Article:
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 April 1st 2007 A.D.- Palm Sunday (Second Passion Sunday)

 Catholic Homilies
April 1st 2007 A.D.

Palm Sunday (Second Passion Sunday)

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Background:

  Usually homilists and congregants alike emphasize Holy Week and the Triduum at the end of the week as memorials of events in the life of Jesus. While this is certainly a legitimate  perspective, it tends to miss the point that this most important week is less oriented to the past and more oriented to the present and the future, our present and our future. Palm Sunday, for example, indeed recalls the fleeting triumph before rejection in the life of Jesus, but, perhaps more important, it also interprets the triumphs and rejections in our own lives, especially the rejections by those we love and to whom we have given the most (particularly our children). No good deed goes unpunished, it is said. That was true of Jesus. It is true of us. We must learn to accept rejection as Jesus did. Praise and rejection are among the natural and inevitable rhythms of life. 

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00spc.gif (820 bytes) Story:

  Once there was a woman stock broker who presided over a very successful mutal fund. It was a highly speculative fund and identified as such. It made, as the teens would say, tons of money, gaining twice as much as the Dow during its first year. The woman was a hero to everyone but rivals in her own company. Many investors were ecstatic about her skills as fund director. Then the Asian financial crisis came along and battered everyone but especially those who had taken risks with speculative funds. Much, but not all, of the profit was wiped out. The fund director received hate mail, especially hate e-mail (which tends to be the nastiest of all), vicious phone calls, and even threats on her life. Her rivals in the company chortled with glee. However the decline stopped, the market stabilized, and then began to climb again. Many investors ignored its revival and its return to its former success. You let us down, they argued. Investment is for the long term, the woman pleaded. That argument did not satisfy those who wanted immediate gains without any risk of loss. That apparently was what “speculative” meant to them. Jesus knew all about those kinds of people.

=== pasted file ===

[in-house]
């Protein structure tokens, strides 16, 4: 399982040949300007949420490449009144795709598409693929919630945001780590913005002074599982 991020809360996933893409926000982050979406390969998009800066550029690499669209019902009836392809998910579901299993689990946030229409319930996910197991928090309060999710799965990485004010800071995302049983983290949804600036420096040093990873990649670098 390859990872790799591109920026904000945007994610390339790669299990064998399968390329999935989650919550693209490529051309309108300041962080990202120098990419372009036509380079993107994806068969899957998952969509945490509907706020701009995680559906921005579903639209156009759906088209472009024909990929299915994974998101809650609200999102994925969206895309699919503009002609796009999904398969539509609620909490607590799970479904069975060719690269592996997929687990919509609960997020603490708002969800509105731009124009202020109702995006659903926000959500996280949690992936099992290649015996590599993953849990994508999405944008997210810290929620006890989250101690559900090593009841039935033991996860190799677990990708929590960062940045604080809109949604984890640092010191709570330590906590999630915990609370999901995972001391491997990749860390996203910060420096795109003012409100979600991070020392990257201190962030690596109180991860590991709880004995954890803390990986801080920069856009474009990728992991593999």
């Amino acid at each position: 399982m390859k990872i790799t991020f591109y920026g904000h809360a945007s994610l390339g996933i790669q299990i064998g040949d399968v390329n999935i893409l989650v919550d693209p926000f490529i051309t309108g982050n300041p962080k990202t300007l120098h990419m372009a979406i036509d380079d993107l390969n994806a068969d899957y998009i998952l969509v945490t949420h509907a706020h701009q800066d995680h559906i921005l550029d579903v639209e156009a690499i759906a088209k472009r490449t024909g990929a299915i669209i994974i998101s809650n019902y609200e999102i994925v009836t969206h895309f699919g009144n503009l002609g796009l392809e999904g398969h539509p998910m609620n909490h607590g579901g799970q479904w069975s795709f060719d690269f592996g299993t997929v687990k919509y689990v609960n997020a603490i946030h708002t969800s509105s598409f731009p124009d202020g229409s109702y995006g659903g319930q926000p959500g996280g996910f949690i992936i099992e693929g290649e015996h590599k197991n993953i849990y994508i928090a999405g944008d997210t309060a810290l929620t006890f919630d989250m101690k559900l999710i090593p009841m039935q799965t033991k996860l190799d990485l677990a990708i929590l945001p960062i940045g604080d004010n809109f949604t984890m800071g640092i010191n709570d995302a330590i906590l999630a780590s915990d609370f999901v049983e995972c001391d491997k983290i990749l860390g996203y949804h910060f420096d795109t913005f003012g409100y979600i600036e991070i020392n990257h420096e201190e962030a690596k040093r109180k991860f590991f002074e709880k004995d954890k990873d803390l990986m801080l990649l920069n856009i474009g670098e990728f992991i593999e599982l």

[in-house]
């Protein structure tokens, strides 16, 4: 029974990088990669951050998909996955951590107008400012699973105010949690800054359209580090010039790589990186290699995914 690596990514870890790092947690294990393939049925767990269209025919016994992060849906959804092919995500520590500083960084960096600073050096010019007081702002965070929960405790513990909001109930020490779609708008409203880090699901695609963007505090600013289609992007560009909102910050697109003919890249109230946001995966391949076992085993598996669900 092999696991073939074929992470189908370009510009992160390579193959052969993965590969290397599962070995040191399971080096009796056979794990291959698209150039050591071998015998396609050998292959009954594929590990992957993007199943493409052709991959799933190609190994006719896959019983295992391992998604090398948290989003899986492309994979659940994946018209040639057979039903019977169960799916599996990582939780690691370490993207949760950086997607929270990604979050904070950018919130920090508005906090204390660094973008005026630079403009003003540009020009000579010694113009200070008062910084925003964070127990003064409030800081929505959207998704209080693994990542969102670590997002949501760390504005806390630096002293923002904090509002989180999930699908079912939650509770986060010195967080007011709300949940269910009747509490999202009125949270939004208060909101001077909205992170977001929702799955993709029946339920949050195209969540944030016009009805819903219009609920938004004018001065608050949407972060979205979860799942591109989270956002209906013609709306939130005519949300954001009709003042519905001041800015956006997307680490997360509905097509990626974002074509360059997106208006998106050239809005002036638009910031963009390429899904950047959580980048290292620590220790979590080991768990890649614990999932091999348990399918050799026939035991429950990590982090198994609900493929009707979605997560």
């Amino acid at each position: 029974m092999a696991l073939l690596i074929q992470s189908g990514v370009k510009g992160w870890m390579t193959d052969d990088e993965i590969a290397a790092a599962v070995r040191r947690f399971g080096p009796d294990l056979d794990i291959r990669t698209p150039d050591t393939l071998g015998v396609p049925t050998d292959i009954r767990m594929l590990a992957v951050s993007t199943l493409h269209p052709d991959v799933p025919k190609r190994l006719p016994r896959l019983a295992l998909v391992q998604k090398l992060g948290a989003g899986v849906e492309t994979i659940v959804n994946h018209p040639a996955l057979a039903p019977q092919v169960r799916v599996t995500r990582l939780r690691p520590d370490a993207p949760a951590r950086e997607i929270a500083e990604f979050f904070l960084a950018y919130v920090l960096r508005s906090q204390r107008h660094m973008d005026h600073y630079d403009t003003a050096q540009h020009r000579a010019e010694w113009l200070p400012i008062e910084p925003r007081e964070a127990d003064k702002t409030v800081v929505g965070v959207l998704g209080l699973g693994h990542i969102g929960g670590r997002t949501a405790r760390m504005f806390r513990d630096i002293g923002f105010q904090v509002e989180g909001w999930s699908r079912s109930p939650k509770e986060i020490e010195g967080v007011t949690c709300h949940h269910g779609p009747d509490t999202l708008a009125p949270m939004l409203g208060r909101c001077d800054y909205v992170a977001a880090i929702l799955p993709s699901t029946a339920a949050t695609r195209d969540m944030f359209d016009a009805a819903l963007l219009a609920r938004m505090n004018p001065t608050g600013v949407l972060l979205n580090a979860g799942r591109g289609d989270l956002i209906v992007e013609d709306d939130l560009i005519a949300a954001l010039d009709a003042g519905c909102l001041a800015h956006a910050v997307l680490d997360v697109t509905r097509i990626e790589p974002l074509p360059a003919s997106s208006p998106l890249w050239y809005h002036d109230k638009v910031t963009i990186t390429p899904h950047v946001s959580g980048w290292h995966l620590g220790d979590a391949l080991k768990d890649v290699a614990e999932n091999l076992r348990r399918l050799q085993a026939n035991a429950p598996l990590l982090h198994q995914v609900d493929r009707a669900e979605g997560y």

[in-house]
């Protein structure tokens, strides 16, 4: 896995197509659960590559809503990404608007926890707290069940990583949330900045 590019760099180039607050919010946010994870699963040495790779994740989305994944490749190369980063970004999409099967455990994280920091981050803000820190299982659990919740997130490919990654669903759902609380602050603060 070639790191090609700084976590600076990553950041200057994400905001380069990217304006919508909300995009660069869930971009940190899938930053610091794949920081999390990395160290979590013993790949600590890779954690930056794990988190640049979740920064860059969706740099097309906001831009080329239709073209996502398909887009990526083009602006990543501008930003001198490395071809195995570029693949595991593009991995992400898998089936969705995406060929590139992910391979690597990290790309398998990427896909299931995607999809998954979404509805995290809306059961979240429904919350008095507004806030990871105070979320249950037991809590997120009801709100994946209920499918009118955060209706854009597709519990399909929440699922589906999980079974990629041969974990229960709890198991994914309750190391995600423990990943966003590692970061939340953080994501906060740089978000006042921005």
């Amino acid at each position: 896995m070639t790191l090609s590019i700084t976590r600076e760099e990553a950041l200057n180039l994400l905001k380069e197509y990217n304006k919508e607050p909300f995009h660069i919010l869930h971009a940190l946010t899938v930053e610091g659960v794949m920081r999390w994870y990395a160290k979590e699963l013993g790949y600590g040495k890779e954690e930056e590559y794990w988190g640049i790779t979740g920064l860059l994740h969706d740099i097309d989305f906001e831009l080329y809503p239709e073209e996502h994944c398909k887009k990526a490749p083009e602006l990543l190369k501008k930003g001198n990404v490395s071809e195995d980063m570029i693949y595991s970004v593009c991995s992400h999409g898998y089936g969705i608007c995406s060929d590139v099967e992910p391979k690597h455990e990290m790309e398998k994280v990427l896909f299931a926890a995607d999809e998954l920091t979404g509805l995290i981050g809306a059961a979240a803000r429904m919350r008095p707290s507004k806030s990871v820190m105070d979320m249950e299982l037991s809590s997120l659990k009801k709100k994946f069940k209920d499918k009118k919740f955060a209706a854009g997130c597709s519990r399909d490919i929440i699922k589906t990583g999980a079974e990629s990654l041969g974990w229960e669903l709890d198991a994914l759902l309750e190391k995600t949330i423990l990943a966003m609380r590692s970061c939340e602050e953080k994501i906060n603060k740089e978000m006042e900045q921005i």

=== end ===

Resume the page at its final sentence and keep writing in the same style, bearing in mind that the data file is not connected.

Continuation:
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You let us down, they argued. Investment is for the long term, the woman pleaded. That argument did not satisfy those who wanted immediate gains without any risk of loss. That apparently was what “speculative” meant to them. Jesus knew all about those kinds of people
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